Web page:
Consumer advocate and former presidential candidate Ralph Nader doesn't like what he sees on the campaign trail this season, and said part of the problem is the media.
"By and large, the press has not risen to the level of its significance as being the only business actually protected by our constitution in the First Amendment: freedom of the press," Nader said on WNPR's Where We Live. "They've been dragged down by people like Trump and Cruz -- politicians, basically, who use slogans, and don't have substantive information for the people to use."
Nader said the public needs to be more critical of the press, particularly its handling of presidential debates -- which he said are driven more by ratings than by public interest.
"The process of presidential primaries has become commercialized; has become big business," he said. "And none of us asks the question, who the hell are these media companies deciding when there are going to be debates? Where the debates are going to be? Who's on tier one and tier two of the presidential candidates? What reporters are going to ask what questions? This is a public process. It shouldn't be determined by a commercial operation."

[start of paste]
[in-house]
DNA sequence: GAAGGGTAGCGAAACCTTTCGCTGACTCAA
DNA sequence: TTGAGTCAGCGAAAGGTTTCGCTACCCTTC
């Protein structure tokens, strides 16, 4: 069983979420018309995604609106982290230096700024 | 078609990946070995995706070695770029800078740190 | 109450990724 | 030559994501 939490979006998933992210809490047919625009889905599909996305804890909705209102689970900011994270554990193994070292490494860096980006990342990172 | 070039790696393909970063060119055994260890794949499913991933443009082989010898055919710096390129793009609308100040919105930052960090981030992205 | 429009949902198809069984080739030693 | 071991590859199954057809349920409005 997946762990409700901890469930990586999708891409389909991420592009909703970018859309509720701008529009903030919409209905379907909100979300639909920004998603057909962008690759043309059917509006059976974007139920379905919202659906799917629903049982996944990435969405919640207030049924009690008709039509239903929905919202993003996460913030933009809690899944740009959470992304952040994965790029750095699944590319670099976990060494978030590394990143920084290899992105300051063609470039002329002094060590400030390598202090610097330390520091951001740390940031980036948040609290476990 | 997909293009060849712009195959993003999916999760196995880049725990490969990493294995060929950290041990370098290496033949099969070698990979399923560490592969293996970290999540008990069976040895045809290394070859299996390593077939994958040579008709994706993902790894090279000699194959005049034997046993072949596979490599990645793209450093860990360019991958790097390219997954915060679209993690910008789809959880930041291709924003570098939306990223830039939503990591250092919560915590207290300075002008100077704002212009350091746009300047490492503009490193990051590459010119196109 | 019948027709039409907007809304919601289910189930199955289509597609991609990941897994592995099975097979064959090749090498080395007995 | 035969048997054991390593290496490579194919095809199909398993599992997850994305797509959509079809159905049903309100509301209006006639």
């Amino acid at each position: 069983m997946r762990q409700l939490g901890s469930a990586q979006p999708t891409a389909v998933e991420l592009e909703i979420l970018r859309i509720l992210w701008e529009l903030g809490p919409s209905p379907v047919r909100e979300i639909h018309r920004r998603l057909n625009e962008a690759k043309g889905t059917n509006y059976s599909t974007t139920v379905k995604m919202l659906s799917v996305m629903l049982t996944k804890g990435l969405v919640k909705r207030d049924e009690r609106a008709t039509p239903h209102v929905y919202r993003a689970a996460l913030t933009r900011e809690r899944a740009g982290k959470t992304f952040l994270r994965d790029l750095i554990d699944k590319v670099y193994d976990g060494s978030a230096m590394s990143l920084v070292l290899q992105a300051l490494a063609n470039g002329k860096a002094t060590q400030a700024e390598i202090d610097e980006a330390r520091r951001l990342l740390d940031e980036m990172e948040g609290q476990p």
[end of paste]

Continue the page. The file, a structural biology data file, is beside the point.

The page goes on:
Instead, Nader said he'd like to see a public debate commission, which is less commercialized, more accountable to voters, and would allow for greater diversity of political opinion.
Listen below to Nader's criticism of the presidential debate system:
Nader supports Bernie Sanders's decision to run for president as a Democrat, even though he's an Independent on the Senate floor. As a Democrat, Sanders made it onto the debate stage and he doesn't have to petition his way onto the ballot.
"They would have harassed his petitioners on the street," said Nader. "They would have put fake names on the petition, then accuse him in front of the press of fraudulent petition gathering. They would have sued him in state after state to drain his resources."
How does Nader know all this? "That's what they did to me!" he said.
Listen below to Nader discuss Bernie Sanders's presidential bid:
Even though he shares some of Sanders's political positions, Nader sees holes in his foreign policy, and thinks the Vermont senator should be stronger on the military budget. Nader said that money could be better spent on domestic projects like mass transit.